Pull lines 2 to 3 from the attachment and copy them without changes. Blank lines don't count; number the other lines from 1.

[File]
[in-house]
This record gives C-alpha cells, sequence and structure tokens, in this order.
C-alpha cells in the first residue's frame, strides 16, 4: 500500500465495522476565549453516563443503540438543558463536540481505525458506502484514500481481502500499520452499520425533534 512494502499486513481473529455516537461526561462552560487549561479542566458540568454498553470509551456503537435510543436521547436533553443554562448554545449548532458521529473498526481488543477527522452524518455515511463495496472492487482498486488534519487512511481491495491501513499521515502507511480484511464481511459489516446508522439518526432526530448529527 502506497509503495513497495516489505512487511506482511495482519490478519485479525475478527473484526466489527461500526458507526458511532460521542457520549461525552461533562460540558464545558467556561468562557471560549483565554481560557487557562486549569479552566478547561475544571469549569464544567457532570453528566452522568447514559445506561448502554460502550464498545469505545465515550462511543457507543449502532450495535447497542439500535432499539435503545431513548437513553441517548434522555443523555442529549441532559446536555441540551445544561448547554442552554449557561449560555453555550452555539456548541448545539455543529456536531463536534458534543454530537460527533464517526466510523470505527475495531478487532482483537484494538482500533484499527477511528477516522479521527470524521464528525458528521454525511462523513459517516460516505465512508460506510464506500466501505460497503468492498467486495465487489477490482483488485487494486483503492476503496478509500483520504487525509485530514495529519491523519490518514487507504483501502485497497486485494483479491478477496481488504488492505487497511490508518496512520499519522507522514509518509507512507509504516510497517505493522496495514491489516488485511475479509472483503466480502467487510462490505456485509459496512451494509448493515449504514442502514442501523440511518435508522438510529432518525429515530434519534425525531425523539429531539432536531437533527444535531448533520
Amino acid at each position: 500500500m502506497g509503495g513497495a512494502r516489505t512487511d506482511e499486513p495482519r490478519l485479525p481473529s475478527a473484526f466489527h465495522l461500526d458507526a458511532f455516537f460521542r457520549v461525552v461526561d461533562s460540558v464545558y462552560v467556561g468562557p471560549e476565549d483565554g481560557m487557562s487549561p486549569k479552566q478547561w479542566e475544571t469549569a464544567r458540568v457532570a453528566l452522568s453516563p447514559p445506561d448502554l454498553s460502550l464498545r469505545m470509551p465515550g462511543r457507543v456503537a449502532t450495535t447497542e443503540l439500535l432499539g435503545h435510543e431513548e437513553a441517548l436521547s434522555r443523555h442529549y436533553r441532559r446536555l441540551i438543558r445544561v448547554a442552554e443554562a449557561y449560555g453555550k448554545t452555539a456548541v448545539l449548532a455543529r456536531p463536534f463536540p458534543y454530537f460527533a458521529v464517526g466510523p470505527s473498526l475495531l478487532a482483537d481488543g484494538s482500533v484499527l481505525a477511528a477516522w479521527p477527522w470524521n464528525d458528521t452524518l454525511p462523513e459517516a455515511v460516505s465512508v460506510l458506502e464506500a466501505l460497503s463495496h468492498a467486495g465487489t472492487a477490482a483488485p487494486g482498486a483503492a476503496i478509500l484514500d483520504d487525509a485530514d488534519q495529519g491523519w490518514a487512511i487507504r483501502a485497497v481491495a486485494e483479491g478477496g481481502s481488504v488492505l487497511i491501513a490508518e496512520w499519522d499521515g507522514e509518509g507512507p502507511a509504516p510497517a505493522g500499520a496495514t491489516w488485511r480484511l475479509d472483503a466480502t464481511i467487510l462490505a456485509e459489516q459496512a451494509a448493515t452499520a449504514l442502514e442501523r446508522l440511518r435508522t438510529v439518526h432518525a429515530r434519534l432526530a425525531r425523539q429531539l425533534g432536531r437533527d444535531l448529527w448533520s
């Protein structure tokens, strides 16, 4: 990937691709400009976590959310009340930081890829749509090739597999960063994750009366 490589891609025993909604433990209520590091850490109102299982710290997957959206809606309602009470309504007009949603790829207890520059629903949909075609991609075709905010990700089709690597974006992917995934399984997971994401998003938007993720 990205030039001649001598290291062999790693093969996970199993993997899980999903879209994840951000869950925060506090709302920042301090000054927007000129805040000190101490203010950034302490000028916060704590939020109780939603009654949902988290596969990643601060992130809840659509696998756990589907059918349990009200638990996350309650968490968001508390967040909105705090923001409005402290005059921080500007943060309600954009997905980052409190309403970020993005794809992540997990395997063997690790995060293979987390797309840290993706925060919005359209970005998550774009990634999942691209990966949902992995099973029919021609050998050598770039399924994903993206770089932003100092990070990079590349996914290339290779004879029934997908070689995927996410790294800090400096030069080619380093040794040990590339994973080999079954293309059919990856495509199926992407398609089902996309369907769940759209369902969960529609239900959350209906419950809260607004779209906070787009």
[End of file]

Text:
This record gives C-alpha cells, sequence and structure tokens, in this order.
C-alpha cells in the first residue's frame, strides 16, 4: 500500500465495522476565549453516563443503540438543558463536540481505525458506502484514500481481502500499520452499520425533534 512494502499486513481473529455516537461526561462552560487549561479542566458540568454498553470509551456503537435510543436521547436533553443554562448554545449548532458521529473498526481488543477527522452524518455515511463495496472492487482498486488534519487512511481491495491501513499521515502507511480484511464481511459489516446508522439518526432526530448529527 502506497509503495513497495516489505512487511506482511495482519490478519485479525475478527473484526466489527461500526458507526458511532460521542457520549461525552461533562460540558464545558467556561468562557471560549483565554481560557487557562486549569479552566478547561475544571469549569464544567457532570453528566452522568447514559445506561448502554460502550464498545469505545465515550462511543457507543449502532450495535447497542439500535432499539435503545431513548437513553441517548434522555443523555442529549441532559446536555441540551445544561448547554442552554449557561449560555453555550452555539456548541448545539455543529456536531463536534458534543454530537460527533464517526466510523470505527475495531478487532482483537484494538482500533484499527477511528477516522479521527470524521464528525458528521454525511462523513459517516460516505465512508460506510464506500466501505460497503468492498467486495465487489477490482483488485487494486483503492476503496478509500483520504487525509485530514495529519491523519490518514487507504483501502485497497486485494483479491478477496481488504488492505487497511490508518496512520499519522507522514509518509507512507509504516510497517505493522496495514491489516488485511475479509472483503466480502467487510462490505456485509459496512451494509448493515449504514442502514442501523440511518435508522438510529432518525429515530434519534425525531425523539429531539432536531437533527444535531448533520